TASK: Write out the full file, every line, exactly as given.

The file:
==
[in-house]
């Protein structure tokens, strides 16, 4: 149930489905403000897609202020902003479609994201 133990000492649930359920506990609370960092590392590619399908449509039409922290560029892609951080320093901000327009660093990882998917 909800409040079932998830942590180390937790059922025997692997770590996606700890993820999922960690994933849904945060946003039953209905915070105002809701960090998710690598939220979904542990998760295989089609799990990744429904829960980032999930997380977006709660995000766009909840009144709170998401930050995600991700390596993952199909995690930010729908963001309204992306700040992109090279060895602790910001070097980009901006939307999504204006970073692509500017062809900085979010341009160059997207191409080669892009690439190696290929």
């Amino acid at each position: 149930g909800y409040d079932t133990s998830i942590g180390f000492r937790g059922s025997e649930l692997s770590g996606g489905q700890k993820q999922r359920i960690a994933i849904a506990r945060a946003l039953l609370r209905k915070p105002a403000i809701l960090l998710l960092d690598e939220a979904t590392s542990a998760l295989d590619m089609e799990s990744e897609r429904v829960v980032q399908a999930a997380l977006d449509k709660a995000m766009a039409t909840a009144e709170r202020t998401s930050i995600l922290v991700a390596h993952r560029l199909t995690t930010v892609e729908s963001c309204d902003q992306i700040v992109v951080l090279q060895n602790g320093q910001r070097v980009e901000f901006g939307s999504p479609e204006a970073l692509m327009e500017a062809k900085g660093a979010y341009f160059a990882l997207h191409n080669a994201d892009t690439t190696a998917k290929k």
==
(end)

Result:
[in-house]
């Protein structure tokens, strides 16, 4: 149930489905403000897609202020902003479609994201 133990000492649930359920506990609370960092590392590619399908449509039409922290560029892609951080320093901000327009660093990882998917 909800409040079932998830942590180390937790059922025997692997770590996606700890993820999922960690994933849904945060946003039953209905915070105002809701960090998710690598939220979904542990998760295989089609799990990744429904829960980032999930997380977006709660995000766009909840009144709170998401930050995600991700390596993952199909995690930010729908963001309204992306700040992109090279060895602790910001070097980009901006939307999504204006970073692509500017062809900085979010341009160059997207191409080669892009690439190696290929």
């Amino acid at each position: 149930g909800y409040d079932t133990s998830i942590g180390f000492r937790g059922s025997e649930l692997s770590g996606g489905q700890k993820q999922r359920i960690a994933i849904a506990r945060a946003l039953l609370r209905k915070p105002a403000i809701l960090l998710l960092d690598e939220a979904t590392s542990a998760l295989d590619m089609e799990s990744e897609r429904v829960v980032q399908a999930a997380l977006d449509k709660a995000m766009a039409t909840a009144e709170r202020t998401s930050i995600l922290v991700a390596h993952r560029l199909t995690t930010v892609e729908s963001c309204d902003q992306i700040v992109v951080l090279q060895n602790g320093q910001r070097v980009e901000f901006g939307s999504p479609e204006a970073l692509m327009e500017a062809k900085g660093a979010y341009f160059a990882l997207h191409n080669a994201d892009t690439t190696a998917k290929k």